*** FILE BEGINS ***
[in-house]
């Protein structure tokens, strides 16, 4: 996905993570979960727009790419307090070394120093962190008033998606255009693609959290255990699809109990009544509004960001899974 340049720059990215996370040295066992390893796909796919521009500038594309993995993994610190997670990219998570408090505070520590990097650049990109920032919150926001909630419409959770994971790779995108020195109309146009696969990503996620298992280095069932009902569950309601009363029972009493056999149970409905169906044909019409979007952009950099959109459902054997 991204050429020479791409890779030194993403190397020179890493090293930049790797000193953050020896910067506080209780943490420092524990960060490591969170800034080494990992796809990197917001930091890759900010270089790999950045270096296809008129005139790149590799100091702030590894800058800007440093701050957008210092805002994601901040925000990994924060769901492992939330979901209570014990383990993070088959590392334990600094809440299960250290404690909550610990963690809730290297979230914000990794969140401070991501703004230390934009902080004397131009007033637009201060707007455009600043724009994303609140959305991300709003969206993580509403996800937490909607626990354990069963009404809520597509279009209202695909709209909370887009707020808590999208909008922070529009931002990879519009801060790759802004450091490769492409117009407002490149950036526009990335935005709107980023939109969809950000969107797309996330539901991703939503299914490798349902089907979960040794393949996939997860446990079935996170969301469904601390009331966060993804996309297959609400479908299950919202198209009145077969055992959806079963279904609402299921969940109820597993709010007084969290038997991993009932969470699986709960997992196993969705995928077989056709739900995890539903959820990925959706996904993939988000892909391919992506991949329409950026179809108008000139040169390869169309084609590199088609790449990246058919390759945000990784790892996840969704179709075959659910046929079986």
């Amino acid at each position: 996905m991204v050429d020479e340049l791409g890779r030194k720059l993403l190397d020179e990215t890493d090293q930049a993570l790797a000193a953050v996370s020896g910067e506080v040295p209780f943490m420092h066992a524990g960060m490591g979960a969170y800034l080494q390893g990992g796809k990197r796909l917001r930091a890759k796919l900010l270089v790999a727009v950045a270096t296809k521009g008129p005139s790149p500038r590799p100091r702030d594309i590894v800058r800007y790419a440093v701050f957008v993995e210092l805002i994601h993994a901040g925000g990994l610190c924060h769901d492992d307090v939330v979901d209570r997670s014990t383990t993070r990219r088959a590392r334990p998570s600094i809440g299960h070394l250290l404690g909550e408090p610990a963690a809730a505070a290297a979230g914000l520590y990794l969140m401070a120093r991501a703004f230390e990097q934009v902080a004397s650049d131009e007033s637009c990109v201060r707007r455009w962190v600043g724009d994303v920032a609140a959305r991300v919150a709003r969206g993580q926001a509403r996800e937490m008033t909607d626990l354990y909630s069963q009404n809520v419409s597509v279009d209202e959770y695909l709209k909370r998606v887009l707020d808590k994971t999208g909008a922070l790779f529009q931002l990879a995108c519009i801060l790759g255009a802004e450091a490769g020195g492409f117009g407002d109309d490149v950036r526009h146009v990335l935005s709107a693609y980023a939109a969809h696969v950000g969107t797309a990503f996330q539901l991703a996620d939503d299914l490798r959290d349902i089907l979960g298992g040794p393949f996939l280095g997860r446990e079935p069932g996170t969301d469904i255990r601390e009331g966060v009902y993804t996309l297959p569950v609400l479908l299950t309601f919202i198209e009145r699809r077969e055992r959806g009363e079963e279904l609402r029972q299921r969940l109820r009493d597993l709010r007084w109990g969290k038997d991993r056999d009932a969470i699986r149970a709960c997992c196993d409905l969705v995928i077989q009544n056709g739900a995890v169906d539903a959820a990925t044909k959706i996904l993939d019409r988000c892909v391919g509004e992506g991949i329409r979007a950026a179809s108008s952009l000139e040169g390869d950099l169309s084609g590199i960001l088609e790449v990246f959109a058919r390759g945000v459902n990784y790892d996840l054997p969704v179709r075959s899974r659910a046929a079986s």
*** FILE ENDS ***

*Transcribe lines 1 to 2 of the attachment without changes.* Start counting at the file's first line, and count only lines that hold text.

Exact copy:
[in-house]
């Protein structure tokens, strides 16, 4: 996905993570979960727009790419307090070394120093962190008033998606255009693609959290255990699809109990009544509004960001899974 340049720059990215996370040295066992390893796909796919521009500038594309993995993994610190997670990219998570408090505070520590990097650049990109920032919150926001909630419409959770994971790779995108020195109309146009696969990503996620298992280095069932009902569950309601009363029972009493056999149970409905169906044909019409979007952009950099959109459902054997 991204050429020479791409890779030194993403190397020179890493090293930049790797000193953050020896910067506080209780943490420092524990960060490591969170800034080494990992796809990197917001930091890759900010270089790999950045270096296809008129005139790149590799100091702030590894800058800007440093701050957008210092805002994601901040925000990994924060769901492992939330979901209570014990383990993070088959590392334990600094809440299960250290404690909550610990963690809730290297979230914000990794969140401070991501703004230390934009902080004397131009007033637009201060707007455009600043724009994303609140959305991300709003969206993580509403996800937490909607626990354990069963009404809520597509279009209202695909709209909370887009707020808590999208909008922070529009931002990879519009801060790759802004450091490769492409117009407002490149950036526009990335935005709107980023939109969809950000969107797309996330539901991703939503299914490798349902089907979960040794393949996939997860446990079935996170969301469904601390009331966060993804996309297959609400479908299950919202198209009145077969055992959806079963279904609402299921969940109820597993709010007084969290038997991993009932969470699986709960997992196993969705995928077989056709739900995890539903959820990925959706996904993939988000892909391919992506991949329409950026179809108008000139040169390869169309084609590199088609790449990246058919390759945000990784790892996840969704179709075959659910046929079986």